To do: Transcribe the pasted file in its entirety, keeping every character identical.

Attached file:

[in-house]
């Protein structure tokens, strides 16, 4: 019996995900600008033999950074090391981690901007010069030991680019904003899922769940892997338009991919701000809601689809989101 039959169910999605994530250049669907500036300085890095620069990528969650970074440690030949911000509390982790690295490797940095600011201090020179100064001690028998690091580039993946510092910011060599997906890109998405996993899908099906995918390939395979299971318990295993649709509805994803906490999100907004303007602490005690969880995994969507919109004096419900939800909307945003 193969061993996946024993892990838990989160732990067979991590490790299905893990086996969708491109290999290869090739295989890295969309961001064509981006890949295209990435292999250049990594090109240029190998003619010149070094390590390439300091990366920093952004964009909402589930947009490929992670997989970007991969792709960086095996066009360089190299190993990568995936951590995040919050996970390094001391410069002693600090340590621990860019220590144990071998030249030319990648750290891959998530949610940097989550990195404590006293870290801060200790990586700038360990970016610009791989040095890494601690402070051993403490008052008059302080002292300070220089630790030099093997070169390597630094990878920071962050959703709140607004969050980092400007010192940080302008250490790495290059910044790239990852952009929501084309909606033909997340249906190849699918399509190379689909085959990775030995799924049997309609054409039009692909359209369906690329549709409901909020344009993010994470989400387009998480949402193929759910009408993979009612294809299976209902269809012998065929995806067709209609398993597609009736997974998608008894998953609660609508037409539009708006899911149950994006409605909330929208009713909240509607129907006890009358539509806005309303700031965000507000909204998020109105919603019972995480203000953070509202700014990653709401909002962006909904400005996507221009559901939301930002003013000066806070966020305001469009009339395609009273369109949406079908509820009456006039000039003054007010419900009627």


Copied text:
[in-house]
């Protein structure tokens, strides 16, 4: 019996995900600008033999950074090391981690901007010069030991680019904003899922769940892997338009991919701000809601689809989101 039959169910999605994530250049669907500036300085890095620069990528969650970074440690030949911000509390982790690295490797940095600011201090020179100064001690028998690091580039993946510092910011060599997906890109998405996993899908099906995918390939395979299971318990295993649709509805994803906490999100907004303007602490005690969880995994969507919109004096419900939800909307945003 193969061993996946024993892990838990989160732990067979991590490790299905893990086996969708491109290999290869090739295989890295969309961001064509981006890949295209990435292999250049990594090109240029190998003619010149070094390590390439300091990366920093952004964009909402589930947009490929992670997989970007991969792709960086095996066009360089190299190993990568995936951590995040919050996970390094001391410069002693600090340590621990860019220590144990071998030249030319990648750290891959998530949610940097989550990195404590006293870290801060200790990586700038360990970016610009791989040095890494601690402070051993403490008052008059302080002292300070220089630790030099093997070169390597630094990878920071962050959703709140607004969050980092400007010192940080302008250490790495290059910044790239990852952009929501084309909606033909997340249906190849699918399509190379689909085959990775030995799924049997309609054409039009692909359209369906690329549709409901909020344009993010994470989400387009998480949402193929759910009408993979009612294809299976209902269809012998065929995806067709209609398993597609009736997974998608008894998953609660609508037409539009708006899911149950994006409605909330929208009713909240509607129907006890009358539509806005309303700031965000507000909204998020109105919603019972995480203000953070509202700014990653709401909002962006909904400005996507221009559901939301930002003013000066806070966020305001469009009339395609009273369109949406079908509820009456006039000039003054007010419900009627």